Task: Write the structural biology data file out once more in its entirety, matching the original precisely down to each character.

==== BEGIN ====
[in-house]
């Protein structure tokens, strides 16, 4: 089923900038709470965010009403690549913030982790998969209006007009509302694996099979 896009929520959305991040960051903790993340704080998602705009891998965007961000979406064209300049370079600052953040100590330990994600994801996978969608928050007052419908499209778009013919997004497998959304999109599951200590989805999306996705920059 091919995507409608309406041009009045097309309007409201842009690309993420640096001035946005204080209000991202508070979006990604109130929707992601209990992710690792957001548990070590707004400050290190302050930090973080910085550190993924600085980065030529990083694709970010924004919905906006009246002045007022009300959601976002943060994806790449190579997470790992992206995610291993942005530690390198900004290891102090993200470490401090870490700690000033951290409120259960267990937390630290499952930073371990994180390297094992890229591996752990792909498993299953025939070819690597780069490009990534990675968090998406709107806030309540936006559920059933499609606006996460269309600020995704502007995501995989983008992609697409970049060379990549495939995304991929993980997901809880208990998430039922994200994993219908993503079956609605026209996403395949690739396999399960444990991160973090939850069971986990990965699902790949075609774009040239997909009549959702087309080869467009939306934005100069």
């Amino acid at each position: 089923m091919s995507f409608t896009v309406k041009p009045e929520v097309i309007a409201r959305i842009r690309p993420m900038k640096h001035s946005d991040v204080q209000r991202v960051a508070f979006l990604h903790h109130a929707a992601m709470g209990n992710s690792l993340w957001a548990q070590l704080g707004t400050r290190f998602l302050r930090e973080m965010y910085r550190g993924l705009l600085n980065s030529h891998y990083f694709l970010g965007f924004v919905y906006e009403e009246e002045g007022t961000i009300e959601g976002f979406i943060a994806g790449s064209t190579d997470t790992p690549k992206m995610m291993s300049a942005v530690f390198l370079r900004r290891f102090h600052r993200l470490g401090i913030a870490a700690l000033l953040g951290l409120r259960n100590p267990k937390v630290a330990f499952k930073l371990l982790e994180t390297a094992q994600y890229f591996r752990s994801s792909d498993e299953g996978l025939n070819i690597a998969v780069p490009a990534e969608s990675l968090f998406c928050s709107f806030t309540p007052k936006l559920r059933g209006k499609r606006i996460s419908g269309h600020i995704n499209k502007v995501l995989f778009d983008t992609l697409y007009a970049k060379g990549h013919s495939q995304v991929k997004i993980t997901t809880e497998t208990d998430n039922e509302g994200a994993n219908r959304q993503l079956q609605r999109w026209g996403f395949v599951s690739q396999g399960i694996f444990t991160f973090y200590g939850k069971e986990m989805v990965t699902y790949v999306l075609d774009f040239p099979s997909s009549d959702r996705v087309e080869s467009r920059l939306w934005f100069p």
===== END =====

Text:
[in-house]
């Protein structure tokens, strides 16, 4: 089923900038709470965010009403690549913030982790998969209006007009509302694996099979 896009929520959305991040960051903790993340704080998602705009891998965007961000979406064209300049370079600052953040100590330990994600994801996978969608928050007052419908499209778009013919997004497998959304999109599951200590989805999306996705920059 091919995507409608309406041009009045097309309007409201842009690309993420640096001035946005204080209000991202508070979006990604109130929707992601209990992710690792957001548990070590707004400050290190302050930090973080910085550190993924600085980065030529990083694709970010924004919905906006009246002045007022009300959601976002943060994806790449190579997470790992992206995610291993942005530690390198900004290891102090993200470490401090870490700690000033951290409120259960267990937390630290499952930073371990994180390297094992890229591996752990792909498993299953025939070819690597780069490009990534990675968090998406709107806030309540936006559920059933499609606006996460269309600020995704502007995501995989983008992609697409970049060379990549495939995304991929993980997901809880208990998430039922994200994993219908993503079956609605026209996403395949690739396999399960444990991160973090939850069971986990990965699902790949075609774009040239997909009549959702087309080869467009939306934005100069």
């Amino acid at each position: 089923m091919s995507f409608t896009v309406k041009p009045e929520v097309i309007a409201r959305i842009r690309p993420m900038k640096h001035s946005d991040v204080q209000r991202v960051a508070f979006l990604h903790h109130a929707a992601m709470g209990n992710s690792l993340w957001a548990q070590l704080g707004t400050r290190f998602l302050r930090e973080m965010y910085r550190g993924l705009l600085n980065s030529h891998y990083f694709l970010g965007f924004v919905y906006e009403e009246e002045g007022t961000i009300e959601g976002f979406i943060a994806g790449s064209t190579d997470t790992p690549k992206m995610m291993s300049a942005v530690f390198l370079r900004r290891f102090h600052r993200l470490g401090i913030a870490a700690l000033l953040g951290l409120r259960n100590p267990k937390v630290a330990f499952k930073l371990l982790e994180t390297a094992q994600y890229f591996r752990s994801s792909d498993e299953g996978l025939n070819i690597a998969v780069p490009a990534e969608s990675l968090f998406c928050s709107f806030t309540p007052k936006l559920r059933g209006k499609r606006i996460s419908g269309h600020i995704n499209k502007v995501l995989f778009d983008t992609l697409y007009a970049k060379g990549h013919s495939q995304v991929k997004i993980t997901t809880e497998t208990d998430n039922e509302g994200a994993n219908r959304q993503l079956q609605r999109w026209g996403f395949v599951s690739q396999g399960i694996f444990t991160f973090y200590g939850k069971e986990m989805v990965t699902y790949v999306l075609d774009f040239p099979s997909s009549d959702r996705v087309e080869s467009r920059l939306w934005f100069p």